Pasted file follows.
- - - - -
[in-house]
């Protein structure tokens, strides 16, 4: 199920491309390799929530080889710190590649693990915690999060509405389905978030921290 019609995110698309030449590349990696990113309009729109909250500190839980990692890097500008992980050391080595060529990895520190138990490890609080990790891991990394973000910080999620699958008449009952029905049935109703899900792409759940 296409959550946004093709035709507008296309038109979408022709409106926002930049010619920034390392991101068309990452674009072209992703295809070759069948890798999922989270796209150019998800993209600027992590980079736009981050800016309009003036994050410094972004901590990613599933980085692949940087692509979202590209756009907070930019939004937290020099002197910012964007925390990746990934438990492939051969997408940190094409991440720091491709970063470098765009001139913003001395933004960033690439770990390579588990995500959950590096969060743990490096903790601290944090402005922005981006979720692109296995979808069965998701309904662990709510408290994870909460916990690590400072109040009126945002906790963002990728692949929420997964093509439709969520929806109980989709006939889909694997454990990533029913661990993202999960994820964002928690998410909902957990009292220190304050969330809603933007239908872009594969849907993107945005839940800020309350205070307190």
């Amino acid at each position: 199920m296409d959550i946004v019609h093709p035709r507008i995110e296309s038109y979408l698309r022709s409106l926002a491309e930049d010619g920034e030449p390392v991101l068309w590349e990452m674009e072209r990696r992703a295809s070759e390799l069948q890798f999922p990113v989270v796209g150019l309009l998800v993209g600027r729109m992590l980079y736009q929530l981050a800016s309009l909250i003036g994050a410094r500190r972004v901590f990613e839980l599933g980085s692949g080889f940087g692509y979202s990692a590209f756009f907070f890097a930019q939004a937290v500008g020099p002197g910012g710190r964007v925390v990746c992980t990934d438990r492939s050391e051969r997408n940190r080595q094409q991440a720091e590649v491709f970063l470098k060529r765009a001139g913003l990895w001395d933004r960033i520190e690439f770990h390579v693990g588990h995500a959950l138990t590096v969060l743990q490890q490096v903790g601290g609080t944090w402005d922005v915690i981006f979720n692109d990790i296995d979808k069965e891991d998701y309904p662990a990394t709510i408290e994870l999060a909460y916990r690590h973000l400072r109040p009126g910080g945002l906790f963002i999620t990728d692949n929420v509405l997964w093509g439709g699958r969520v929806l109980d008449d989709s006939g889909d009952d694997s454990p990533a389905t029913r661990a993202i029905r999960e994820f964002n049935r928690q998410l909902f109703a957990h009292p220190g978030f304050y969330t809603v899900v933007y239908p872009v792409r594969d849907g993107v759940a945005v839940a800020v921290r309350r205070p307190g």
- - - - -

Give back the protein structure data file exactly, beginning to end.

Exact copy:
[in-house]
């Protein structure tokens, strides 16, 4: 199920491309390799929530080889710190590649693990915690999060509405389905978030921290 019609995110698309030449590349990696990113309009729109909250500190839980990692890097500008992980050391080595060529990895520190138990490890609080990790891991990394973000910080999620699958008449009952029905049935109703899900792409759940 296409959550946004093709035709507008296309038109979408022709409106926002930049010619920034390392991101068309990452674009072209992703295809070759069948890798999922989270796209150019998800993209600027992590980079736009981050800016309009003036994050410094972004901590990613599933980085692949940087692509979202590209756009907070930019939004937290020099002197910012964007925390990746990934438990492939051969997408940190094409991440720091491709970063470098765009001139913003001395933004960033690439770990390579588990995500959950590096969060743990490096903790601290944090402005922005981006979720692109296995979808069965998701309904662990709510408290994870909460916990690590400072109040009126945002906790963002990728692949929420997964093509439709969520929806109980989709006939889909694997454990990533029913661990993202999960994820964002928690998410909902957990009292220190304050969330809603933007239908872009594969849907993107945005839940800020309350205070307190």
């Amino acid at each position: 199920m296409d959550i946004v019609h093709p035709r507008i995110e296309s038109y979408l698309r022709s409106l926002a491309e930049d010619g920034e030449p390392v991101l068309w590349e990452m674009e072209r990696r992703a295809s070759e390799l069948q890798f999922p990113v989270v796209g150019l309009l998800v993209g600027r729109m992590l980079y736009q929530l981050a800016s309009l909250i003036g994050a410094r500190r972004v901590f990613e839980l599933g980085s692949g080889f940087g692509y979202s990692a590209f756009f907070f890097a930019q939004a937290v500008g020099p002197g910012g710190r964007v925390v990746c992980t990934d438990r492939s050391e051969r997408n940190r080595q094409q991440a720091e590649v491709f970063l470098k060529r765009a001139g913003l990895w001395d933004r960033i520190e690439f770990h390579v693990g588990h995500a959950l138990t590096v969060l743990q490890q490096v903790g601290g609080t944090w402005d922005v915690i981006f979720n692109d990790i296995d979808k069965e891991d998701y309904p662990a990394t709510i408290e994870l999060a909460y916990r690590h973000l400072r109040p009126g910080g945002l906790f963002i999620t990728d692949n929420v509405l997964w093509g439709g699958r969520v929806l109980d008449d989709s006939g889909d009952d694997s454990p990533a389905t029913r661990a993202i029905r999960e994820f964002n049935r928690q998410l909902f109703a957990h009292p220190g978030f304050y969330t809603v899900v933007y239908p872009v792409r594969d849907g993107v759940a945005v839940a800020v921290r309350r205070p307190g």